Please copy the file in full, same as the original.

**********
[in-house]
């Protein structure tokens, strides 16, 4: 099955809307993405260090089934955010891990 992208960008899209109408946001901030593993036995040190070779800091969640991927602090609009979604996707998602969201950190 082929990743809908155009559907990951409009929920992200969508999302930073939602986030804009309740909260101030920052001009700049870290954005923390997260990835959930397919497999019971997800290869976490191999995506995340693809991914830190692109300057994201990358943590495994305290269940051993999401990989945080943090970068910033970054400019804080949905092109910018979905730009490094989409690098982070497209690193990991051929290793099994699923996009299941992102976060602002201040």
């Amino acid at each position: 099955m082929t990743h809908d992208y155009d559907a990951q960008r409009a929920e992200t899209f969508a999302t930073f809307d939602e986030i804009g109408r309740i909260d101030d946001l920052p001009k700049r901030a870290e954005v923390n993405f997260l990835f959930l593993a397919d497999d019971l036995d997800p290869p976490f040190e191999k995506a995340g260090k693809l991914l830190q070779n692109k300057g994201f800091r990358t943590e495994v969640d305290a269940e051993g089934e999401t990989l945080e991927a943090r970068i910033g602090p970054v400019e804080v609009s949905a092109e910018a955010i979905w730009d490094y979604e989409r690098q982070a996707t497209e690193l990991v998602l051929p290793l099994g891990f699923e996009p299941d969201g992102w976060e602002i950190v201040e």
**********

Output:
[in-house]
């Protein structure tokens, strides 16, 4: 099955809307993405260090089934955010891990 992208960008899209109408946001901030593993036995040190070779800091969640991927602090609009979604996707998602969201950190 082929990743809908155009559907990951409009929920992200969508999302930073939602986030804009309740909260101030920052001009700049870290954005923390997260990835959930397919497999019971997800290869976490191999995506995340693809991914830190692109300057994201990358943590495994305290269940051993999401990989945080943090970068910033970054400019804080949905092109910018979905730009490094989409690098982070497209690193990991051929290793099994699923996009299941992102976060602002201040």
């Amino acid at each position: 099955m082929t990743h809908d992208y155009d559907a990951q960008r409009a929920e992200t899209f969508a999302t930073f809307d939602e986030i804009g109408r309740i909260d101030d946001l920052p001009k700049r901030a870290e954005v923390n993405f997260l990835f959930l593993a397919d497999d019971l036995d997800p290869p976490f040190e191999k995506a995340g260090k693809l991914l830190q070779n692109k300057g994201f800091r990358t943590e495994v969640d305290a269940e051993g089934e999401t990989l945080e991927a943090r970068i910033g602090p970054v400019e804080v609009s949905a092109e910018a955010i979905w730009d490094y979604e989409r690098q982070a996707t497209e690193l990991v998602l051929p290793l099994g891990f699923e996009p299941d969201g992102w976060e602002i950190v201040e």